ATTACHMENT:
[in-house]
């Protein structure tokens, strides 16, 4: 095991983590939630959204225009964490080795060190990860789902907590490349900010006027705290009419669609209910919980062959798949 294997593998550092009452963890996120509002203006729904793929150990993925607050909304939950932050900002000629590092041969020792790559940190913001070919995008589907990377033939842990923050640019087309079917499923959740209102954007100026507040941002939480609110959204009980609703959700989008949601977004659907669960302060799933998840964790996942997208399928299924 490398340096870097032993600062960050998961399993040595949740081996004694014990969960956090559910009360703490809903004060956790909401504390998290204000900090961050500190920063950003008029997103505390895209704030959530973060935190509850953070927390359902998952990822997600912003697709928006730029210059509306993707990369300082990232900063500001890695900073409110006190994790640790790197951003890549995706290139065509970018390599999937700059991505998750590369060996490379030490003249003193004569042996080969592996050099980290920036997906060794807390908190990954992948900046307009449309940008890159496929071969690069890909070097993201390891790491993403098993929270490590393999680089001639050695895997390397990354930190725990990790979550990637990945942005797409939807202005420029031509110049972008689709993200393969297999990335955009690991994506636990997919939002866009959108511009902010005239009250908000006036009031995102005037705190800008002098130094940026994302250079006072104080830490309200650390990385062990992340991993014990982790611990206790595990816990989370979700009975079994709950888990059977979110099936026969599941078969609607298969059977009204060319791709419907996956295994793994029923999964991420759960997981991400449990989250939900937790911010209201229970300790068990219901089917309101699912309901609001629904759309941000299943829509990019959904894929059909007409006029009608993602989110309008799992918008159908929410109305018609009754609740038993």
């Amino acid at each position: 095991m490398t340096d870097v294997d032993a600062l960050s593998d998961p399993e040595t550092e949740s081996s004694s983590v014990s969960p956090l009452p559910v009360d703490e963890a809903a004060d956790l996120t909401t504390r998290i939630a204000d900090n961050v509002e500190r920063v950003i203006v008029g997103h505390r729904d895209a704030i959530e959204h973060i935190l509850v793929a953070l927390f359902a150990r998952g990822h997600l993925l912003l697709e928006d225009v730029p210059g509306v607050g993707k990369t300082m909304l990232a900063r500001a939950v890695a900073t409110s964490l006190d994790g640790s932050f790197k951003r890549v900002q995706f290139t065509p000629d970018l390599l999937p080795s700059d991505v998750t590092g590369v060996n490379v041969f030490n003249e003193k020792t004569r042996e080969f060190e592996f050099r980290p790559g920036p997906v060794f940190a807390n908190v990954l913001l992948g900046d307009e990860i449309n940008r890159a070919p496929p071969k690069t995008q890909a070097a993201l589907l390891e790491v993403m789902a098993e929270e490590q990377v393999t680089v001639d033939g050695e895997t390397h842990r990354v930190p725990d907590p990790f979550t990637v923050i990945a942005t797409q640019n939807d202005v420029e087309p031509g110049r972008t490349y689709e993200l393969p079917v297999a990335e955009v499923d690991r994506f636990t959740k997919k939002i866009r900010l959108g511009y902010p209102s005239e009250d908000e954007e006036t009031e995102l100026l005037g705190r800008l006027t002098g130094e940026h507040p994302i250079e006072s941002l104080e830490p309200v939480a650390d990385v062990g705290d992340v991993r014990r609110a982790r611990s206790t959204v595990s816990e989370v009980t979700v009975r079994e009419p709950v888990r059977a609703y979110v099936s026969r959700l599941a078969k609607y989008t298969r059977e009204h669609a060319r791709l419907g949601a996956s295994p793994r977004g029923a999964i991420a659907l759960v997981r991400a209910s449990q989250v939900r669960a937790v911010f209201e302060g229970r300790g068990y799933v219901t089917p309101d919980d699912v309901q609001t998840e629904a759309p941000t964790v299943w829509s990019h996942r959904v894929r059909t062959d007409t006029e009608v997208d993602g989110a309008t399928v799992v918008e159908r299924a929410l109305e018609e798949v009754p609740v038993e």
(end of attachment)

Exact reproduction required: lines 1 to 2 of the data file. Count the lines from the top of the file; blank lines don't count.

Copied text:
[in-house]
């Protein structure tokens, strides 16, 4: 095991983590939630959204225009964490080795060190990860789902907590490349900010006027705290009419669609209910919980062959798949 294997593998550092009452963890996120509002203006729904793929150990993925607050909304939950932050900002000629590092041969020792790559940190913001070919995008589907990377033939842990923050640019087309079917499923959740209102954007100026507040941002939480609110959204009980609703959700989008949601977004659907669960302060799933998840964790996942997208399928299924 490398340096870097032993600062960050998961399993040595949740081996004694014990969960956090559910009360703490809903004060956790909401504390998290204000900090961050500190920063950003008029997103505390895209704030959530973060935190509850953070927390359902998952990822997600912003697709928006730029210059509306993707990369300082990232900063500001890695900073409110006190994790640790790197951003890549995706290139065509970018390599999937700059991505998750590369060996490379030490003249003193004569042996080969592996050099980290920036997906060794807390908190990954992948900046307009449309940008890159496929071969690069890909070097993201390891790491993403098993929270490590393999680089001639050695895997390397990354930190725990990790979550990637990945942005797409939807202005420029031509110049972008689709993200393969297999990335955009690991994506636990997919939002866009959108511009902010005239009250908000006036009031995102005037705190800008002098130094940026994302250079006072104080830490309200650390990385062990992340991993014990982790611990206790595990816990989370979700009975079994709950888990059977979110099936026969599941078969609607298969059977009204060319791709419907996956295994793994029923999964991420759960997981991400449990989250939900937790911010209201229970300790068990219901089917309101699912309901609001629904759309941000299943829509990019959904894929059909007409006029009608993602989110309008799992918008159908929410109305018609009754609740038993």